The Weekly Carboholic

Posted on January 9, 2008


Flux tower
Tour-Bluets – Flux tower on a recently harvest boreal black spruce site with lowbush blueberry ground cover, Chibougamau, Quebec. Photo credit: Onil Bergeron

Last week also saw some unfortunate news for the “carbon dioxide (CO2) will boost plant growth” denier crowd. According to the Global Carbon Project, an international scientific organization working “to develop a complete picture of the global carbon cycle, including both its biophysical and human dimensions together with the interactions and feedbacks between them,” the forests of North America are not sequestering as much CO2 as expected. Forests sequester CO2 in the spring, but release it via decay in the autumn. Warmer springs means more CO2 absorption by the forests, but warmer autumns means more decay as well. And according to the study’s authors, autumns have warmed more than springs over the last 20 years or so, leading to approximately 90% of all sequestered CO2 from the spring being re-released back into the atmosphere in the autumn. And they expect that, if autumns continue to warm faster than springs, the emission of CO2 from the forests may balance or even ultimately exceed their sequestering ability.


According to Gene Sperling, economic adviser to former President Clinton and senior fellow at The Center for American Progress, policy makers should not have to know that global heating is real beyond a reasonable doubt before they act to mitigate it. In his commentary on (Global Warming Insurance Policy Is Worth Premium), Mr. Sperling says that, if you view global heating as an insurance issue vs. an investment issue, the choice is clear – developing policies that mitigate global heating is the lowest risk option. Unfortunately, President Bush and most of the Republican Party leadership are part of the “investment”, pro-business wing of the Republican Party.

From a conservative investment perspective, the prudent person chooses to invest new funds only where he believes it is more likely to get a higher return than leaving the money in low- risk bonds or money markets. From this framework, the skeptic needs a relatively high probability of certainty that climate change can be affected by changes in human activity before he could justify investing resources to address it.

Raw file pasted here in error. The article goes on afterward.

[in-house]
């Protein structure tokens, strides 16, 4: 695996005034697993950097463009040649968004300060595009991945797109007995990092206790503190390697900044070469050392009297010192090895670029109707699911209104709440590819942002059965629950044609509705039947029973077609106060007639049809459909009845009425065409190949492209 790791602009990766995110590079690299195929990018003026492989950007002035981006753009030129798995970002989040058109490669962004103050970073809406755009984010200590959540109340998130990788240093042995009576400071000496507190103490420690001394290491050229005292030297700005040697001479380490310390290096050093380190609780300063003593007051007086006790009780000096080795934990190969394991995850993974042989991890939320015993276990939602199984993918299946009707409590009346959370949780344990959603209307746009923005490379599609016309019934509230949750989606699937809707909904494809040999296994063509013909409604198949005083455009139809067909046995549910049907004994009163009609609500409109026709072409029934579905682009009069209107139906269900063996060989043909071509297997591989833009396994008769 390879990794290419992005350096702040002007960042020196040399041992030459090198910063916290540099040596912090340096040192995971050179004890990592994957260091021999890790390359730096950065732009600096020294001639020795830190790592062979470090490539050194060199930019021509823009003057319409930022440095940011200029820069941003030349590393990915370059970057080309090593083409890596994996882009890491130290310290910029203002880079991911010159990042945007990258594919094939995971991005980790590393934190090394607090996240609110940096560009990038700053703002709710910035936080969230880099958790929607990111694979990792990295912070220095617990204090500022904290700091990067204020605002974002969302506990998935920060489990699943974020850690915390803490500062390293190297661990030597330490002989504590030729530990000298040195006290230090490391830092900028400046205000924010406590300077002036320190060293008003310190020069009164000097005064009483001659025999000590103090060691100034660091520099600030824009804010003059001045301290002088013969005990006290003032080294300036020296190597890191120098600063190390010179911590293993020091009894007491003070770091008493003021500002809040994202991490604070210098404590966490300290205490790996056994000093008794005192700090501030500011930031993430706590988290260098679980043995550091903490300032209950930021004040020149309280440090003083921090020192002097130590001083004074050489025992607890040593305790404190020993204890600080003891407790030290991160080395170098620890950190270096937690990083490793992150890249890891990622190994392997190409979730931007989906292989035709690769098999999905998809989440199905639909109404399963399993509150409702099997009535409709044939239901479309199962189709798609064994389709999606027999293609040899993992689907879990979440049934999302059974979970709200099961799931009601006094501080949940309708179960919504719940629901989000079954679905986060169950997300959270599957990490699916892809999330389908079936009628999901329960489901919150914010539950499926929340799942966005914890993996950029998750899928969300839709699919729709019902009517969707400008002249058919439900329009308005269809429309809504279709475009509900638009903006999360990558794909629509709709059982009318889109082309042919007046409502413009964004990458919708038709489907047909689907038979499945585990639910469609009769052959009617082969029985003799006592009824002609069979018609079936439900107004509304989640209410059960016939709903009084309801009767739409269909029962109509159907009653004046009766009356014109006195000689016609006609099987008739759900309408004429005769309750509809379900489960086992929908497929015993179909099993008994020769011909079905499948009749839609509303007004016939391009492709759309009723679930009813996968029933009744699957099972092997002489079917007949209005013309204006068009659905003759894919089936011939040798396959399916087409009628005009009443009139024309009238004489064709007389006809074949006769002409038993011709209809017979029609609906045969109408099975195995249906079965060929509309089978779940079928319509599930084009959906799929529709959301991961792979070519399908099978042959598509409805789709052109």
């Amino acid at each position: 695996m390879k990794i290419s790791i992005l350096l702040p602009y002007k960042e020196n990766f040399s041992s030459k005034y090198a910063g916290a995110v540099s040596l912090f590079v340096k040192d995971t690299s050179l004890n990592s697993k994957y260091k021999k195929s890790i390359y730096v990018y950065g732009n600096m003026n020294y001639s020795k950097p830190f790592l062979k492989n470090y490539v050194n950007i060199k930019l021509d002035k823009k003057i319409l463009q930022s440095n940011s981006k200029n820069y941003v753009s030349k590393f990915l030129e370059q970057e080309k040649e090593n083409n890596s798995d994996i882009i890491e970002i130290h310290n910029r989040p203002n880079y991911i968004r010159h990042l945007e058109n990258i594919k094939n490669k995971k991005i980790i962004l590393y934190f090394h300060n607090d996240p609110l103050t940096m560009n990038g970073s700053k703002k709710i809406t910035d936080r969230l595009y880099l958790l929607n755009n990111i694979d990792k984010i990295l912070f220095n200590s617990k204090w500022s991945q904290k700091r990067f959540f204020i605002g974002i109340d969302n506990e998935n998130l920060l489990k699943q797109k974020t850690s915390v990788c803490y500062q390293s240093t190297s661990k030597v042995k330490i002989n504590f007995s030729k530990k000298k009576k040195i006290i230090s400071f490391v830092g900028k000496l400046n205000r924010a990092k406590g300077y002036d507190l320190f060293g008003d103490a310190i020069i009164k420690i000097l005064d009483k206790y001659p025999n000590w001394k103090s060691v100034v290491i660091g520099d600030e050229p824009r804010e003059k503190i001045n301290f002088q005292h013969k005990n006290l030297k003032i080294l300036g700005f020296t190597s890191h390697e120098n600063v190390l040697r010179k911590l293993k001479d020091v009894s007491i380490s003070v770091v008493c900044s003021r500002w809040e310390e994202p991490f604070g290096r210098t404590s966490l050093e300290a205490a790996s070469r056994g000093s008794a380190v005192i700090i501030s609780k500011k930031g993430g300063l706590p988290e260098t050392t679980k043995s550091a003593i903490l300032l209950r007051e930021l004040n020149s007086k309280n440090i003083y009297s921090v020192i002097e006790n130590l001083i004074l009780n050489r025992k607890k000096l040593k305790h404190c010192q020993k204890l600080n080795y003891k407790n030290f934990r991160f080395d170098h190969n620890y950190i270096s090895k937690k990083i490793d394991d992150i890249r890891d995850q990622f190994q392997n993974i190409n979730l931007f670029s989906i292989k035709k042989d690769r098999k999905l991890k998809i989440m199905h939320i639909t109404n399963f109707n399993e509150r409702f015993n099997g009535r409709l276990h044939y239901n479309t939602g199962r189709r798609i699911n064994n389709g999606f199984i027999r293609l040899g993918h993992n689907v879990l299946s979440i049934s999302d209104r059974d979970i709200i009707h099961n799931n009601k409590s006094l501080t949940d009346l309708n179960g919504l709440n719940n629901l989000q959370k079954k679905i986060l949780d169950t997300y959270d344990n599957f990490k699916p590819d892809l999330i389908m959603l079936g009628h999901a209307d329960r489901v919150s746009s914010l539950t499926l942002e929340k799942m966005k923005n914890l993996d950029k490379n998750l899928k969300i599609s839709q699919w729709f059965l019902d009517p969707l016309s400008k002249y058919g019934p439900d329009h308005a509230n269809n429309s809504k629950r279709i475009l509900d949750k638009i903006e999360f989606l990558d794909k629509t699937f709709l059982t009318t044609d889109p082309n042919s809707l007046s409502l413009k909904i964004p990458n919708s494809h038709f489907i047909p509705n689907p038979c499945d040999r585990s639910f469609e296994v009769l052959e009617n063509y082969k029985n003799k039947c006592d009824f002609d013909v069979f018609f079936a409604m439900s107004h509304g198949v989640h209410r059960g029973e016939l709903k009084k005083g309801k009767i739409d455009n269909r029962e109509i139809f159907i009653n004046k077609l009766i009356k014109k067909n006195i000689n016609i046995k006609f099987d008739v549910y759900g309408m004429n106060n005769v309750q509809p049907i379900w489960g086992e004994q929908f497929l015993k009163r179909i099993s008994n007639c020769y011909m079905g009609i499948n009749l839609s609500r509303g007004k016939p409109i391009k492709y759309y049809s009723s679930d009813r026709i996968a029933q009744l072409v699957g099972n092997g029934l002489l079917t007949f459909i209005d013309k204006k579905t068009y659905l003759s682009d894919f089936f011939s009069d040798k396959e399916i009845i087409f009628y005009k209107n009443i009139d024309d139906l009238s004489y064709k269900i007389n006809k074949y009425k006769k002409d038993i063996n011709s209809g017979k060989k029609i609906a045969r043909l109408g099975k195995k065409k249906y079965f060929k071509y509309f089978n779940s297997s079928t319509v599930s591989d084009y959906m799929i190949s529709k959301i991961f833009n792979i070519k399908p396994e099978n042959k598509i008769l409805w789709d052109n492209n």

Mr. Sperling takes a firmly pro-insurance policy perspective on global heating, and he uses the very critiques of the Stern Review on the economics of climate change to do so. After all, when the critics say that spending money to address global heating should be viewed “as an issue about how much insurance to buy to offset the small chance of a ruinous catastrophe that is difficult to compensate by ordinary saving”, it’s hard to ignore them.


In case you missed it, oil prices hit $100 per barrel on the New York market for the first time on January 2, 2008. But while the markets weren’t exactly thrilled with this fact, most market “experts” felt that the price was driven up by speculation rather than real market forces like supply, demand, or panic due to the geopolitical situation around the world. In the aftermath of all the hand-wringing, though, I found a commentary by Oklahoma’s energy secretary, David Fleischaker (In Praise of $100 Oil). Mr. Fleischaker admits that high oil prices helps his state’s economy, but he also points out something that too many people don’t understand or choose to ignore – the high prices for oil make otherwise expensive alternatives viable and drive significant investment in alternative fuels, high fuel efficiency vehicles, and non-oil based heating. The only problem, and it’s a problem that Mr. Fleischaker doesn’t address, is that high oil prices also affect poor people the most. And at present, there are only minimal protections in place to keep them afloat when they lose their job because they can’t afford gasoline to get to work, or they find themselves in need of emergency room services because they couldn’t afford heating oil and the cold weakened their immune systems. Mr. Fleischaker is right, but only to an extent, and if $100 oil is good for the state of Oklahoma, perhaps it’s good enough that his state government can create the safety nets I’m talking about. After all, Oklahoma ranked 47th in Medicaid services to the poor.